I am a fixer...from waaaay back and the idea that perhaps there is a rhythm of coming together and falling apart reminds me that not all brokenness needs to be fixed. But rather, there is a grace and peace in allowing what's happening to happen (it's going to anyway) and to notice that perhaps, the most important thing for me to do is to be with the brokenness, because brokenness is part of the whole beautiful cycle. 

Is there something in your life that seems to be falling apart? Reach out if you'd like support to make room for what needs to happen. 

Sending you love,
Nikki

Be your own expert

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Hello there!

I've been out of commission for several weeks and in my downtime I've noticed a couple of things:

  • Sometimes I see myself as a self-improvement project; and

  • Sometimes I outsource my power and wisdom. 

Advice on Facebook, magazine covers, TV, YouTube videos, from friends and colleagues rolls by. 

I read about what foods to eat, how to schedule time, what to wear, how to advance in a career, how to be in close relationships, on and on and on...

It seems my self-improvement tendencies can become a full time obsession. 

Sometimes I grasp. Grasp at the new and improved version of myself. And while changing my own behaviors in order to live a healthier, more spiritual and expansive life is cool...the notion that I need to FIX myself, and perhaps that FIX comes from someone else, doesn't feel enlivening or true.

What's it like for you? Do you feel different when you approach behavior change from a place of internal motivation and nudges...rather than look to an expert for correction?

Maybe it's helpful to recognize that we can be our own behavioral experts. Perhaps we don't need to outsource our wisdom or look to someone else for answers... AND, we've all had the positive experience of an objective partner who will offer new information, reflections and accountability.

So here's my 2-cents if you're considering behavior change: 

  • You can become the expert on how you best learn and integrate new knowledge.

  • You have your own wisdom and sometimes a coach can help you see it more easily.

  • One size does not fit all...we respond to support depending on our specific learning history and perspective.

  • Find a coach who does not position themselves as your savior or guru, but who walks along side and offers support when you ask.

Let me know what you think.

Behavior Basics, part 1.

If only I could….

How many times have we uttered this phrase?

If only I could ______, then I would ______.

But then….we get overwhelmed by the scope of what’s ahead, don’t know where to begin, worry we won’t stay on track or maintain the change.

Something about February has hit me hard and challenged me to reflect on bones of this business and my mission to help you find more peace and self-compassion. To support you to finally get unstuck.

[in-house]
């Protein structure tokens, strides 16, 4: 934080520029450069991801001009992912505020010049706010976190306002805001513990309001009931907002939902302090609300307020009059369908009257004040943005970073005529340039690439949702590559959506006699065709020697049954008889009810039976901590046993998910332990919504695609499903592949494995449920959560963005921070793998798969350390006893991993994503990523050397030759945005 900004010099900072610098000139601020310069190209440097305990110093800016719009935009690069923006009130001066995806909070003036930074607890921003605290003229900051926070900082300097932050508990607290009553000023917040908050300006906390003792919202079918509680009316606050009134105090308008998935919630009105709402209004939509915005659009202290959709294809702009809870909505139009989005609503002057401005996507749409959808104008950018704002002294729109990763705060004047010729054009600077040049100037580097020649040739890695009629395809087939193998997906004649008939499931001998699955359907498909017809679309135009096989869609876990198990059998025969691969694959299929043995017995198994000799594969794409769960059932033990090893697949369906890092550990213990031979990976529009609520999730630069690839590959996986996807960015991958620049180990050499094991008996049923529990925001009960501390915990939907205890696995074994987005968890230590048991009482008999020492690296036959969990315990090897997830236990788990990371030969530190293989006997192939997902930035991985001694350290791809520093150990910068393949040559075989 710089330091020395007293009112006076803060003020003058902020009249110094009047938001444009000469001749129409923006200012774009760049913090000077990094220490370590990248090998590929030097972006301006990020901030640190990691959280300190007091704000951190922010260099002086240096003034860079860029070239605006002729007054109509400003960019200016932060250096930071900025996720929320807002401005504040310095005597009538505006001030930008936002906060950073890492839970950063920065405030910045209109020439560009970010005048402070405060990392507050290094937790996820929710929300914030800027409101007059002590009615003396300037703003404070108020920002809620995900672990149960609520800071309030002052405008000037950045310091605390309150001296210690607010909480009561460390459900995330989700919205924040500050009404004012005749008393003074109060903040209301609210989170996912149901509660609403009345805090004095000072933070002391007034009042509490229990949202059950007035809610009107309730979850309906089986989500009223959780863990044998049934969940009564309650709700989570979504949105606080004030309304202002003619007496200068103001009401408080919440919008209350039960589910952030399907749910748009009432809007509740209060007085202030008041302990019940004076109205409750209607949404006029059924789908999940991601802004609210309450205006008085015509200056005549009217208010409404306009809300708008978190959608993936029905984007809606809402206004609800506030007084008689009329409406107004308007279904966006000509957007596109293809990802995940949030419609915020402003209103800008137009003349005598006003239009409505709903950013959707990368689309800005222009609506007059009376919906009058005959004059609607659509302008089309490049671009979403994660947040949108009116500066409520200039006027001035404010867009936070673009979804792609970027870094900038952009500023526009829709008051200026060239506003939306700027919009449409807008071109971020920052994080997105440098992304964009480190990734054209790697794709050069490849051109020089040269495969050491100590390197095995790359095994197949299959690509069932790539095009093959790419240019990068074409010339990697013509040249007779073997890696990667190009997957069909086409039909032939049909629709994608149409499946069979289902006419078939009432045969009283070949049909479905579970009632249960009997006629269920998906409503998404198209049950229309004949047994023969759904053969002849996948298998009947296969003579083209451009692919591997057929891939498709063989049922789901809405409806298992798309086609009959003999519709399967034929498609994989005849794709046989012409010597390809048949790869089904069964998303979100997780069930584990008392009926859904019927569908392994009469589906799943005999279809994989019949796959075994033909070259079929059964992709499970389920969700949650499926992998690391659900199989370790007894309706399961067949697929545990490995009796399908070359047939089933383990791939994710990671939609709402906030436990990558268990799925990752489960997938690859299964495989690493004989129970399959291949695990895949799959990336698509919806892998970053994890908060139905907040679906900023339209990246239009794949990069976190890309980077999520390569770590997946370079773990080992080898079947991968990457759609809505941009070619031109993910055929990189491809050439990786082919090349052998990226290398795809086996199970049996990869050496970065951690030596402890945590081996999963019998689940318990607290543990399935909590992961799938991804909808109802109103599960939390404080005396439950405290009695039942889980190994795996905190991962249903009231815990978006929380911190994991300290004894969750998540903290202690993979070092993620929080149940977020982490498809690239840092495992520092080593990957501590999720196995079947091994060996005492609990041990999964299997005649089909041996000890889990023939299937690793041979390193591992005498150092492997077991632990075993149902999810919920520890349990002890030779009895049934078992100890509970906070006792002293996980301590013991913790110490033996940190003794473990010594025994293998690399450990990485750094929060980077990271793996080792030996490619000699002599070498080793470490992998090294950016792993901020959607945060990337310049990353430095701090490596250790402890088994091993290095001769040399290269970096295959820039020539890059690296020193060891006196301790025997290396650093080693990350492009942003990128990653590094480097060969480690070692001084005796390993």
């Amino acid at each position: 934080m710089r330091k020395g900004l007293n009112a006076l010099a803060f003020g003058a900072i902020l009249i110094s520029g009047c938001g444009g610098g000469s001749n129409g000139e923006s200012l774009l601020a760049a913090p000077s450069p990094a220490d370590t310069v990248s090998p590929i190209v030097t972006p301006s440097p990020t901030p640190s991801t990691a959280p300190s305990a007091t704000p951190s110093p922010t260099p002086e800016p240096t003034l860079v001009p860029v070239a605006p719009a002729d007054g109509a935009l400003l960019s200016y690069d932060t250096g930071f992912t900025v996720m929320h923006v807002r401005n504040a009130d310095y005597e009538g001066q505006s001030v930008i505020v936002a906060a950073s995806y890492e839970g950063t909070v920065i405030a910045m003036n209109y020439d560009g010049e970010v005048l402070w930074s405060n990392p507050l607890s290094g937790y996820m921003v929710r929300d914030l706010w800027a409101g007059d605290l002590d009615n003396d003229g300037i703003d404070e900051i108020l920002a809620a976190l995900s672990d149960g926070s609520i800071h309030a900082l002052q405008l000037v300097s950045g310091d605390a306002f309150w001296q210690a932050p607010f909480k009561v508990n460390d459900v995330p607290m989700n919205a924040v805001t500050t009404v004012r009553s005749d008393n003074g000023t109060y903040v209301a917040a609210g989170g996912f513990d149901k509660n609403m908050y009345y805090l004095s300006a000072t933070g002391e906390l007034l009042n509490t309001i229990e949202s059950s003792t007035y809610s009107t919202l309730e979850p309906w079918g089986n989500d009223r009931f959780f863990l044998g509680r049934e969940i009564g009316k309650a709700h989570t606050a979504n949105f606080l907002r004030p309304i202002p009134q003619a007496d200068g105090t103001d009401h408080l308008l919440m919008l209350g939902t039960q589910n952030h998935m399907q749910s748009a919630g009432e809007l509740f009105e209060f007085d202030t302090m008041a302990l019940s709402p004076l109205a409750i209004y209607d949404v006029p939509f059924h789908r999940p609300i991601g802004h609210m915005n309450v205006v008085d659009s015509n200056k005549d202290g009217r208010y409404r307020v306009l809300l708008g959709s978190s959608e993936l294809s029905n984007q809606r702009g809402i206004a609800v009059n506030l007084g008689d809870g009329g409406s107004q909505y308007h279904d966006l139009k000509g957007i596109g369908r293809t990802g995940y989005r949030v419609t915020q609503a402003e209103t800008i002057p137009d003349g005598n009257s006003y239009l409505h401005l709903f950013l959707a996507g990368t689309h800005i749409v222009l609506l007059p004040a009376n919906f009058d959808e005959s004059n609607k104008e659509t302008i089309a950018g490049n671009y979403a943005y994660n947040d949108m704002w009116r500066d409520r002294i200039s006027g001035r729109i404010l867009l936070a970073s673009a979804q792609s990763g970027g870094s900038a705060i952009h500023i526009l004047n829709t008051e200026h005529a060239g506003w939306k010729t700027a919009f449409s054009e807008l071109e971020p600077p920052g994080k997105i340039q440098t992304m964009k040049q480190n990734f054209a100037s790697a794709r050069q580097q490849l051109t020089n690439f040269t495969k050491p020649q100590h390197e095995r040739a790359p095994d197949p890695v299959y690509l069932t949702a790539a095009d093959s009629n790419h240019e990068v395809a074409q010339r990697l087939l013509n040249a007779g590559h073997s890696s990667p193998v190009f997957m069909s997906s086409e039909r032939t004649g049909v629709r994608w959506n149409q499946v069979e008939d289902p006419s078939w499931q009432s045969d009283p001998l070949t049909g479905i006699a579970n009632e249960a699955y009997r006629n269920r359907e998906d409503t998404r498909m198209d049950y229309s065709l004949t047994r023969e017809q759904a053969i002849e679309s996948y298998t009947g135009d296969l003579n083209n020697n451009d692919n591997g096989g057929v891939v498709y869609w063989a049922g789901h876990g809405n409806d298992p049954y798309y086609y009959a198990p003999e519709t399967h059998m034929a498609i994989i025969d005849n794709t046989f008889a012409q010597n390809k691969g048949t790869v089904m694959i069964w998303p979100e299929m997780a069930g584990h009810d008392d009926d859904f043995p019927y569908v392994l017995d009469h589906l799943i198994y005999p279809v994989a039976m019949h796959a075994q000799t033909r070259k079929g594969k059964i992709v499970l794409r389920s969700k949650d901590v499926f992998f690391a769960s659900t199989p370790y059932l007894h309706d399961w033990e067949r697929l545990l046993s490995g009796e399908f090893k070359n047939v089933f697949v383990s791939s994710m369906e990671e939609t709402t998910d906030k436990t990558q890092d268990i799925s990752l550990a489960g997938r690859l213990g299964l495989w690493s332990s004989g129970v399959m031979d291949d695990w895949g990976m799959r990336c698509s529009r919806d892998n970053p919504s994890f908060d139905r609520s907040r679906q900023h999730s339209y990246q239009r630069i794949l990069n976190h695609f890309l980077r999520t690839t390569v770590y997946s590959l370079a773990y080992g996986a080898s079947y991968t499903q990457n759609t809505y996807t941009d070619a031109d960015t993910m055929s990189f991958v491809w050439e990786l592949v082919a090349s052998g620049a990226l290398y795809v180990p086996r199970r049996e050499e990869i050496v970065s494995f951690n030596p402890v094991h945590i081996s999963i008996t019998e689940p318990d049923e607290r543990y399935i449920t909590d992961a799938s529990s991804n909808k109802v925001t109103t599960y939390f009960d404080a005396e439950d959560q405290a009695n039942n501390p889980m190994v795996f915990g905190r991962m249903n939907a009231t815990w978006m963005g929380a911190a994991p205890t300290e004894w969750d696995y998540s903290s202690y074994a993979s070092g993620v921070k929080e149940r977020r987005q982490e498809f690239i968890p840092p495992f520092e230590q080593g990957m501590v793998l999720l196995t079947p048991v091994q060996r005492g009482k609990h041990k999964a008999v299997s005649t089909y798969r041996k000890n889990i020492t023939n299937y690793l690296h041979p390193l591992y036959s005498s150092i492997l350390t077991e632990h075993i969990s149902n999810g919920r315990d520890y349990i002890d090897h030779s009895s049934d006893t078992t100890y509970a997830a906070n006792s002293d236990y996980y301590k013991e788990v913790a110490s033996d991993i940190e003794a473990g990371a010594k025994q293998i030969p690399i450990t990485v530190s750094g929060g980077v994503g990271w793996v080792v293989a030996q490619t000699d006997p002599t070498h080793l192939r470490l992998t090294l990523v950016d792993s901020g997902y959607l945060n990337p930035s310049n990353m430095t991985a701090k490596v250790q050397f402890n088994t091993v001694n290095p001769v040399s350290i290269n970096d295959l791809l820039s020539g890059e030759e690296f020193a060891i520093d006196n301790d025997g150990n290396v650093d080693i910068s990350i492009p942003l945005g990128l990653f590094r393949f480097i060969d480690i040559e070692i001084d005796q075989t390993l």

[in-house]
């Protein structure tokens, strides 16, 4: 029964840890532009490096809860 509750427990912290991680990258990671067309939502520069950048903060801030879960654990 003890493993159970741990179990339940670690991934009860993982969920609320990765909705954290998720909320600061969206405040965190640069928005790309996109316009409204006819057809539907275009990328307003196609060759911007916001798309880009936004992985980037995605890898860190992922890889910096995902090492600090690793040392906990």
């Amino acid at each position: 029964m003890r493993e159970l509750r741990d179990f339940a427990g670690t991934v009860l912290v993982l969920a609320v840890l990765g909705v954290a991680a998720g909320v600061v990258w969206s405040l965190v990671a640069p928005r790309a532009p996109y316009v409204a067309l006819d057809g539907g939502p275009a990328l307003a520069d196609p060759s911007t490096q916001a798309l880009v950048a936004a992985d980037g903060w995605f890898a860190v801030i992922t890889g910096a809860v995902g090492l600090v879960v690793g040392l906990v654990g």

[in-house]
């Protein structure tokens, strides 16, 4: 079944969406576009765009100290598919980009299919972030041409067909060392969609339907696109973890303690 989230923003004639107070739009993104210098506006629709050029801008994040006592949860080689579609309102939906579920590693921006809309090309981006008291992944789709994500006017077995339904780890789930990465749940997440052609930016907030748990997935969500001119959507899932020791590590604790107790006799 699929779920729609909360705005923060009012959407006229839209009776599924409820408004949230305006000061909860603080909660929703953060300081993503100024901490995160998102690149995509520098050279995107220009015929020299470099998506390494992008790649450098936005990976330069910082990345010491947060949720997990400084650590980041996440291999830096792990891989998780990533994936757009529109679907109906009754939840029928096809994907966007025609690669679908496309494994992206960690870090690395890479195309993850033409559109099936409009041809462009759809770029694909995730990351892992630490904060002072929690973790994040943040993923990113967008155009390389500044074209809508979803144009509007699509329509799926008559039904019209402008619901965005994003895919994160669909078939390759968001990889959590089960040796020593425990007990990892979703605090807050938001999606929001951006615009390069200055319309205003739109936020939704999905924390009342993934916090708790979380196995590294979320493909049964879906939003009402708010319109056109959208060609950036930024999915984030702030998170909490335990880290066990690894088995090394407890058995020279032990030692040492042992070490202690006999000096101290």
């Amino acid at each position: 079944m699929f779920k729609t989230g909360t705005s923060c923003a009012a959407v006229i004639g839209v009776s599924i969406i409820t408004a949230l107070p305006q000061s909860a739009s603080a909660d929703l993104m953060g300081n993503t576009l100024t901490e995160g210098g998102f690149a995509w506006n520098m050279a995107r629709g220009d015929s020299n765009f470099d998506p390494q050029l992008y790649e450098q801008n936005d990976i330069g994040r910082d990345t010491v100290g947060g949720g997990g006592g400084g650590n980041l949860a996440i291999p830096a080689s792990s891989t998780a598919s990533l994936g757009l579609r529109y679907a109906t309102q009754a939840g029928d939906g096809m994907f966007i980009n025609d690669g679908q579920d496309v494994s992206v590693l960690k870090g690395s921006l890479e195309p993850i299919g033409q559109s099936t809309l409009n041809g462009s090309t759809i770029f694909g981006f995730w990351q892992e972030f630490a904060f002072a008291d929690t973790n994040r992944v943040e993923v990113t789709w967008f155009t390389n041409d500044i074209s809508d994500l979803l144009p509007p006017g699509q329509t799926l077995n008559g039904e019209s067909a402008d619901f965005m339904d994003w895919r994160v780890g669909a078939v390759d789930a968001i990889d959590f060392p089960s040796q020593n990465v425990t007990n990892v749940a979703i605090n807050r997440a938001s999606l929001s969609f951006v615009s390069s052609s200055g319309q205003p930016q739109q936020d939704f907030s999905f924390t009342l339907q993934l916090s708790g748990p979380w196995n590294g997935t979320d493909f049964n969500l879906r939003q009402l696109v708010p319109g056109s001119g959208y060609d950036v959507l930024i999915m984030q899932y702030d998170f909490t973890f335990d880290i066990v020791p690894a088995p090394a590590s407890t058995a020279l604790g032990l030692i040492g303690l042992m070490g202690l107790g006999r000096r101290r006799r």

Let’s look the Basics of Behavior Change so you can create what you want. Over the next few weeks I’ll touch on each of the basic truths about how to change your behavior whether you want to create new healthy habits, deal with the clutter in your home, find a job you love, or learn to speak French. 

The first basic, is to Chunk It

Chunking is a term we use in education. Thirty years years of working with adults to change their behaviors and support kids to do the same, taught me the power of chunking.

When you breakdown the bigger task or project into small, doable steps you can make change. Research tells us that 25 minute sessions are an effective way to deal with these small chunks. 

Whether it’s dealing with your physical clutter, getting your calendar under control or learning to play the guitar… the point is to stay engaged with the activity for 25 minutes at a time with short breaks between sessions. 

This changes the way we see a project…instead of an entire mountain we expect to climb in one big step, we see it's step after step...chunk after chunk.

Working in 25 minute sessions, with the focus on the next, small chunk makes behavior change soooo much easier. Loads of people I’ve worked with have found scheduling their work in 25 minute chunks to be a total game changer! The most common comments:
“When I see the project in small chunks instead of the whole thing, I can get started.”
“I can almost anything for 25 minutes at a time." 

Of course, one 25 minute session won’t likely complete your project, but multiple 25 minute sessions, over time, will. You will get the basement cleaned out. You will complete your taxes. You will feel the benefits of healthy eating.

It’s powerful to realize you can deal with whatever comes your way by breaking it down into small, doable chunks.

You can create the life you want, 25 minutes at a time.

Stay Tuned! 
The next basic of behavior change is figuring out where to actually begin your project...I will talk about this in my next video.

Create a new groove...in your brain


By using our attention we can support ourselves to create new habits and stick with them more reliably.

We can actually come to enjoy doing the things that are good for us in the long run. Because we enjoy the behavior, we don’t need to rely on inconsistent motivation...did I just hear a collective sigh of relief??

We can use our attention to re-train our brain, and basically, here's how: